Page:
As soon as I knocked on the door, a figure appeared from around the corner of the house. It was a member of Mystery Girl's landlord's family. He was a socially awkward boy, about three or four years older than me. And he stood there, staring at me, his mouth slightly agape. (His mouth was usually slightly agape.) He didn't say a word, he just gawked. I was already uncomfortable. Now, more so.

Thankfully, someone came to the door. It was Mystery Girl's grandma, a sweet and wonderful woman. Unfortunately, she did not invite me in. Instead, she went off to tell Mystery Girl that I was at the door.

No sooner did Grandma leave the door that another figure appeared from around the corner of the house. There, standing next to Landlord Boy, was his sister. (Yes, that would make her "Landlord Girl.") Like her brother, Landlord Girl didn't say a thing, she just stared at me. It was as if these people had never seen a guy in a sweater vest holding a rose before! (Maybe they hadn't.)

I tried my best to look straight ahead or down at the floor and pretend I didn't notice them. But, their persistent gawking was drilling a hole into my peripheral vision. I tried to remove them using my powers of telepathy and telekinesis, but to no avail. (Apparently, I am tele-pathetic.) As much as I tried to ignore them, I couldn't. And that's when the third figure appeared. It was Landlord Mom!

Many mothers, upon seeing two of their children gawking at a nervous, increasingly sweaty teenage boy in a sweater vest with a rose in his hand, would chastise their children and tell them to give the poor boy a little privacy. Not Landlord Mom! She joined her kids in their gawking, making it a true "Three Gawk Night." It was the very definition of the word "gawkward." (If "gawkward" were actually a word.)

I'm not sure how much time passed. Possibly ten seconds. Possibly twenty-five minutes. I really don't know. I only know that three people were staring me down, and none of them made a sound. Finally, thankfully, Mystery Girl came to the door. I clumsily presented her the rose. She turned back inside to get a vase for the flower, thoughtfully inviting me a few steps into the house, away from the six-eyed gaze of the Landlord Family.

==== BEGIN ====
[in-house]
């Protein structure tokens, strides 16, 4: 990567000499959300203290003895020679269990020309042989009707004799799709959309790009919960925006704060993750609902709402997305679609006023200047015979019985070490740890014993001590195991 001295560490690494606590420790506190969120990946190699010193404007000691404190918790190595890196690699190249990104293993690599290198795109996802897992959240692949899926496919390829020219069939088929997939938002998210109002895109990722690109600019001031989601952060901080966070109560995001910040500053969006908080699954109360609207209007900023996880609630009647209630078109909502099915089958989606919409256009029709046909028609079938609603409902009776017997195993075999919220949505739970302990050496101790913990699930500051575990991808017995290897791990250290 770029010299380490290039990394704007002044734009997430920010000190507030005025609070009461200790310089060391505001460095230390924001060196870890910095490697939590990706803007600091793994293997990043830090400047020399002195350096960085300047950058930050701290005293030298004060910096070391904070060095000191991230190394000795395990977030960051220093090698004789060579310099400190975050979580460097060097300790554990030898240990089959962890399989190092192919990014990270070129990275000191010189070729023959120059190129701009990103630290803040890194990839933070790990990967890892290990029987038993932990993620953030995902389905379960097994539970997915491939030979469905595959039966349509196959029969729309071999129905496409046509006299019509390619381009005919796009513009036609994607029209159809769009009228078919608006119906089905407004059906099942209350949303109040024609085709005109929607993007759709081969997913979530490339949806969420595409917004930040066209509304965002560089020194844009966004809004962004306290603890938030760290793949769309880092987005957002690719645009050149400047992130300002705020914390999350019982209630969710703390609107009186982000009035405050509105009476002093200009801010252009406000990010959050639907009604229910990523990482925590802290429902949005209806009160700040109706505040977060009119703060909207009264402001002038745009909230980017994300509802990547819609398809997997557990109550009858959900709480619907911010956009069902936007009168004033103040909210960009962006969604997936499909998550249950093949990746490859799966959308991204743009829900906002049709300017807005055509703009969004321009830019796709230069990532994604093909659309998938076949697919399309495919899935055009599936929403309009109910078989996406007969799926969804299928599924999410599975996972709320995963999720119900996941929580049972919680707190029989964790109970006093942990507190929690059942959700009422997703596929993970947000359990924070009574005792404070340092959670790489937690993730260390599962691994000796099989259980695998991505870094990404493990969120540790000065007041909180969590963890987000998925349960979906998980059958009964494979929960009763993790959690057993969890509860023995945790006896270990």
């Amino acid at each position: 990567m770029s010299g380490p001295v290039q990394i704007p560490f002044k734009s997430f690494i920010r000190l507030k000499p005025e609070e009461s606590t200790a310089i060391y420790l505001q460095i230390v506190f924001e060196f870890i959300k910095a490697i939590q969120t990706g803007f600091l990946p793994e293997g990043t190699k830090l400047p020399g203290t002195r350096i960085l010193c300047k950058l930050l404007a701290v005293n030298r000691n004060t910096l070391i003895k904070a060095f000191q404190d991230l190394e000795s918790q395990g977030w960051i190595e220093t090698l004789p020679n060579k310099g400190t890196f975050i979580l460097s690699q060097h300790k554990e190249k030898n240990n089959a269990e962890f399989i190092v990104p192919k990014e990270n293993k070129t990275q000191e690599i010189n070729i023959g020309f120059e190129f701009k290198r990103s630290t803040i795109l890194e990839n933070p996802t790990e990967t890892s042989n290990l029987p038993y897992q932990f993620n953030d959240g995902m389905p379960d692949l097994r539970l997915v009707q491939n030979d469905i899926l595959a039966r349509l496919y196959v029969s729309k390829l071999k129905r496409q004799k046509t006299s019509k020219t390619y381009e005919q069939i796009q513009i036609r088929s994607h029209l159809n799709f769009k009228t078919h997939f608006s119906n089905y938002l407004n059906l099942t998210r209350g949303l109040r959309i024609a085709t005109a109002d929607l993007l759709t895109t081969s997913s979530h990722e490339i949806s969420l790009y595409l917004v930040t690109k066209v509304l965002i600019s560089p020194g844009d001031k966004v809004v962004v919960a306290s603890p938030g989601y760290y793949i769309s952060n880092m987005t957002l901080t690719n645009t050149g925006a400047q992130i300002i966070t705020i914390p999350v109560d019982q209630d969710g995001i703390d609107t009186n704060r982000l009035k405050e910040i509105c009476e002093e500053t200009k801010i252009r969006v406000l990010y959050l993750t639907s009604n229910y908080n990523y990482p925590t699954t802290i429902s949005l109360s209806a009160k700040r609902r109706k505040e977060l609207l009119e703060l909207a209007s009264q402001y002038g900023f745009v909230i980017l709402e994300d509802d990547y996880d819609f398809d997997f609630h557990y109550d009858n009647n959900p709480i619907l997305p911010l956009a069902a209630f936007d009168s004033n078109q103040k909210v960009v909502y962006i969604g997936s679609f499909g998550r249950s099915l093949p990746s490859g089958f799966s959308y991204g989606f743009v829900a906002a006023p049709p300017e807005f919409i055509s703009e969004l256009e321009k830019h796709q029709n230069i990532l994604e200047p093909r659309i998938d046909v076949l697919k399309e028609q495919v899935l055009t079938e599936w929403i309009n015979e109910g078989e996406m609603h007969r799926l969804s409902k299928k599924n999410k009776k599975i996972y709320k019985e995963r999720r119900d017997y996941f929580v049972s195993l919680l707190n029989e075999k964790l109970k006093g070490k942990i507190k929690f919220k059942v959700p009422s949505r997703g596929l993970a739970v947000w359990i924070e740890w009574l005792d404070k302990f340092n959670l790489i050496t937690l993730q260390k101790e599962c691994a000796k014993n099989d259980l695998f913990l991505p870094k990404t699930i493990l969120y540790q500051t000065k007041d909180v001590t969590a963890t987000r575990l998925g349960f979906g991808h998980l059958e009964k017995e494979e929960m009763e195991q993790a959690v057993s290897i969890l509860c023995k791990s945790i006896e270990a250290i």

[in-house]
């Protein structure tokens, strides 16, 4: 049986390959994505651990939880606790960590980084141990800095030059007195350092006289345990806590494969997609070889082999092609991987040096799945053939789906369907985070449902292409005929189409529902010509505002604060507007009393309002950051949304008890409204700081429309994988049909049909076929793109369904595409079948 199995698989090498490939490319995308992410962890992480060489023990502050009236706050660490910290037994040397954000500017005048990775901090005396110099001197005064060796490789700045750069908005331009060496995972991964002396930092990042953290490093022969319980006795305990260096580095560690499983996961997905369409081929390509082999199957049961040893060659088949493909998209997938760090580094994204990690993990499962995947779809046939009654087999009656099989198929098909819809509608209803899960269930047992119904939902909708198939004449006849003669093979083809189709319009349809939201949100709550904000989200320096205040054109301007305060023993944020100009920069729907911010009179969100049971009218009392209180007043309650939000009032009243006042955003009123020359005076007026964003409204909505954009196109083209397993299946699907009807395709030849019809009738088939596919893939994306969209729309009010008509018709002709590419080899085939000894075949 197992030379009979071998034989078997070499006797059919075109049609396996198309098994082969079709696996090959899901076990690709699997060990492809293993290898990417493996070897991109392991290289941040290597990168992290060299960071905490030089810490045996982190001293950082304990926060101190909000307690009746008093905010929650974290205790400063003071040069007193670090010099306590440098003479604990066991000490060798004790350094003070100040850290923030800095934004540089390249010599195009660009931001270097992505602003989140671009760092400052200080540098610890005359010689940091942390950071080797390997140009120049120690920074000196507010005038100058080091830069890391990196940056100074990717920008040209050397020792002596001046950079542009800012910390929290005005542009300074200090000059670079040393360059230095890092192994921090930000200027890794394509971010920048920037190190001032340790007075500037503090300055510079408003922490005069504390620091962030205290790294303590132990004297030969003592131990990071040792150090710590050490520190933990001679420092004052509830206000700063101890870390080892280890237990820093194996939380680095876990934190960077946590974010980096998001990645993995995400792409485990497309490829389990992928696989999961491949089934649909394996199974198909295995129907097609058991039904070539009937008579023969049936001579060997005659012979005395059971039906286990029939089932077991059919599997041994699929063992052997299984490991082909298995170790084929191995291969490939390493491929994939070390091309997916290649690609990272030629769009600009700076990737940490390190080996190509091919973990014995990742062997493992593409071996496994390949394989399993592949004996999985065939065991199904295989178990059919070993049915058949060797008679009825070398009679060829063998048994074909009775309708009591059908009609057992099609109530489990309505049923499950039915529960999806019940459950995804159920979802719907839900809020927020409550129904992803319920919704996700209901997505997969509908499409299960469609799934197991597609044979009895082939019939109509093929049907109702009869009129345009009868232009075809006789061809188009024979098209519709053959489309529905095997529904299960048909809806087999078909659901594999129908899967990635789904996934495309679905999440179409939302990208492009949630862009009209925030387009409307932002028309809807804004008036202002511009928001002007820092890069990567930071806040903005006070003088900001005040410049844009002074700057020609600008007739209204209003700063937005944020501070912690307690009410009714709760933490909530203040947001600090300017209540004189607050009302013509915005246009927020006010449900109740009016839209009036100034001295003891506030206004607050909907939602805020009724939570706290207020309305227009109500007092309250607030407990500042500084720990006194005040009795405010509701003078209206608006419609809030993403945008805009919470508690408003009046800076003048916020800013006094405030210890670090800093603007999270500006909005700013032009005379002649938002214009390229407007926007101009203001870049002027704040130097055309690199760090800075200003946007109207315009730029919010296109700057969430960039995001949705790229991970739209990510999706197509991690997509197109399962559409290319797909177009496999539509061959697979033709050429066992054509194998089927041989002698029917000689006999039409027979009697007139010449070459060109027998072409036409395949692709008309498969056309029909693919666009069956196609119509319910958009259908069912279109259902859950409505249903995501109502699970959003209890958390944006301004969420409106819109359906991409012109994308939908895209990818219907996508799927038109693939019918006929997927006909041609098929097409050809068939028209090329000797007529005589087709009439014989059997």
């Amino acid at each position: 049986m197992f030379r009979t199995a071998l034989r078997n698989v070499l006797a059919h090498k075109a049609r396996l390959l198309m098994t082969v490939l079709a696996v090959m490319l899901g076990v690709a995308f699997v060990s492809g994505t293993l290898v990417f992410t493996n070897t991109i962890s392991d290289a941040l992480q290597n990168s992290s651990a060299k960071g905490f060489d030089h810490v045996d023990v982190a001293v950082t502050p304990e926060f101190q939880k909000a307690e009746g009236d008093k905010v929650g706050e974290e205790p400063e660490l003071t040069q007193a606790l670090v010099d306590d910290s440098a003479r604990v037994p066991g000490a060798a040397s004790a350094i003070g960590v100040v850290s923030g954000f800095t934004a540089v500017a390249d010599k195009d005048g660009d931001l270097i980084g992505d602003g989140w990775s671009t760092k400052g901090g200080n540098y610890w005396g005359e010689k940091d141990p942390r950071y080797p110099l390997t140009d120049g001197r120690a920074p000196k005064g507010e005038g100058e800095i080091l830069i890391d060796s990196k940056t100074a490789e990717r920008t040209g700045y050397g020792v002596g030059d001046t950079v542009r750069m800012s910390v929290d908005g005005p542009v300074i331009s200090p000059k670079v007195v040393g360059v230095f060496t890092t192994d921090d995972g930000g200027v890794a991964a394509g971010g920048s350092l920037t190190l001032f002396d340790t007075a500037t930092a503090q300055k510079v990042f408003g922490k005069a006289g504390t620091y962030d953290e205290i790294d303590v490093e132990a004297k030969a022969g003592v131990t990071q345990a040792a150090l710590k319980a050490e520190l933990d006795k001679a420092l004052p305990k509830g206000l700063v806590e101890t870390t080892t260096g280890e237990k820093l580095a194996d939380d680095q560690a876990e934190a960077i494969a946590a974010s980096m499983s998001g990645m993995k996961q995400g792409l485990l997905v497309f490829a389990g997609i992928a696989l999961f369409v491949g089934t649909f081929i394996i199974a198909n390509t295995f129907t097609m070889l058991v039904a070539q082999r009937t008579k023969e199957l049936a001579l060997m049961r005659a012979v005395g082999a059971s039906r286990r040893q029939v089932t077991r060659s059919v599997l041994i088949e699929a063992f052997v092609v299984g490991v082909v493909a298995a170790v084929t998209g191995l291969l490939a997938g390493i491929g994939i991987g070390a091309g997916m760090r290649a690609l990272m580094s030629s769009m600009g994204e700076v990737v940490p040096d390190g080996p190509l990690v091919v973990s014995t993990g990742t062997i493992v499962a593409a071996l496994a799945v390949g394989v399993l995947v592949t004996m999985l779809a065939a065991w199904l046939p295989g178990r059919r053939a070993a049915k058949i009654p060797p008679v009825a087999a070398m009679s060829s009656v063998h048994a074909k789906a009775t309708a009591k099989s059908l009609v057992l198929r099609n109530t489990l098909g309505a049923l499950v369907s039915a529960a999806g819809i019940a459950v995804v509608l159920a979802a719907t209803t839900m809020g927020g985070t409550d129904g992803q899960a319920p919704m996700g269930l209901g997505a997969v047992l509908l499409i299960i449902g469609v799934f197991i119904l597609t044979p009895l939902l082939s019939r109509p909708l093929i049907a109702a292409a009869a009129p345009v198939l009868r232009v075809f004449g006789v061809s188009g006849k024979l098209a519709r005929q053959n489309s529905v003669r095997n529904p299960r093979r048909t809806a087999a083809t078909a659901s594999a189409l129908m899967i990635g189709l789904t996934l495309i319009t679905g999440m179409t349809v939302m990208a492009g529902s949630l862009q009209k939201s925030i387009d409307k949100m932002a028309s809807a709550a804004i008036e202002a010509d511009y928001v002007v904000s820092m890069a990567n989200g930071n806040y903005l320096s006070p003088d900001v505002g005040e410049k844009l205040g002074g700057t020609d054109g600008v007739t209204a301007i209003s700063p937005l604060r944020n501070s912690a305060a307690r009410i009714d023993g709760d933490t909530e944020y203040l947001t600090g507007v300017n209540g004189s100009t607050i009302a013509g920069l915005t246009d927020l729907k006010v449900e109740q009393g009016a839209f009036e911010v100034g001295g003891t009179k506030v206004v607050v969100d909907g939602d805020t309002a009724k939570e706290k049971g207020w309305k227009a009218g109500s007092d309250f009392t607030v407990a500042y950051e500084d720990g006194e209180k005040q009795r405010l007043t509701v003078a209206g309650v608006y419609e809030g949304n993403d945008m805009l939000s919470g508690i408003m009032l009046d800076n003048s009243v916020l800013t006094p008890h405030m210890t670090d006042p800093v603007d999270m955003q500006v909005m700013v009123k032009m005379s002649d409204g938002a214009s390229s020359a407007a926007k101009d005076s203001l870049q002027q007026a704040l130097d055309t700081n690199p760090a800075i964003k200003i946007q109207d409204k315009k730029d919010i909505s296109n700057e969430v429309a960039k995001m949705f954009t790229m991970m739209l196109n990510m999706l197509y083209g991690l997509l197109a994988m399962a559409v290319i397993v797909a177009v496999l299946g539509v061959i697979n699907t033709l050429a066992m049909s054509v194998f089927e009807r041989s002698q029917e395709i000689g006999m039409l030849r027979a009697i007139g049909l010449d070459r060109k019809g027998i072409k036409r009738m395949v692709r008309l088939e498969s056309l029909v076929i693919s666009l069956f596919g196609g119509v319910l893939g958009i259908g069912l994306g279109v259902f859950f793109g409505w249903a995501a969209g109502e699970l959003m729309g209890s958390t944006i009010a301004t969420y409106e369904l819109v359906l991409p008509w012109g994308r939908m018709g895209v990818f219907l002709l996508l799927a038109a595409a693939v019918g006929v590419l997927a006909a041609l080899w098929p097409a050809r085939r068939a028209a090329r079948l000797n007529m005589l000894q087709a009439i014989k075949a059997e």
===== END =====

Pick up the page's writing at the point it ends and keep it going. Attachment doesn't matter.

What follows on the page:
With the rose safely vase-ified, we headed out to the car. I opened the door on the passenger side for Mystery Girl to get in. I then went and took my spot on the driver's side. And there we were in the back seat together. Now, I had heard lots of stories and seen lots of television shows where they excitedly talk about things that happen in the back seat of a car. But, this car was about twenty feet across, and Mystery Girl was sitting right next to the door on the passenger side, and I was sitting right next to the door on the driver's side. The entire New York Knickerbockers basketball squad (starters and reserves alike) could have fit comfortably on the seat between us. I knew none of that "back seat" stuff was going to be happening on this date.

The plan for the evening was to go out for a nice dinner, then go back to the high school for the Homecoming Dance. Since the only thing resembling a "nice" place to eat in all of Marsh Valley was the truck stop, we decided to drive the 30 miles to nearby Preston for our dining experience.

(Just to put this in perspective for you, Preston, Idaho is the town featured in the movie Napoleon Dynamite. So, we were driving 30 miles out of our way to go to Napoleon Dynamite's hometown because we considered it a big town where we could get some fine dining!)

Preston, in fact, was the arch rival of our high school, Marsh Valley. And, earlier that weekend in our big Homecoming football game we had beaten arch-rival Preston! (And when I say "we," I mean that literally, because I'm sure my trombone playing in the pep band really contributed to the margin of victory.) (Actually, my friend and double-date partner Chuck not only played on the team, he was one of the biggest cogs on the offense, touching the ball on every play!) (No, he wasn't the quarterback.) (He was the one with the quarterback's hands constantly in the region of his buttocks.) (He played center.)

What we didn't take into consideration when we chose Preston as our destination for fine dining was that they might resent Marsh Valley for beating them in football. So, when four nicely dressed (sweater vest and all!) kids double-dating from our car met up with four more nicely dressed kids double-dating from another car, the restaurant in Preston was invaded by eight nicely dressed kids who were obviously going to the Homecoming dance of arch-rival Marsh Valley.

Again, we didn't give it any thought. We went in to the restaurant, sat at our table, and placed our orders. They brought us our soups or salads. (But no super salads.) And then we waited for our entrees to arrive. And we waited. And we waited. And we waited. And we waited.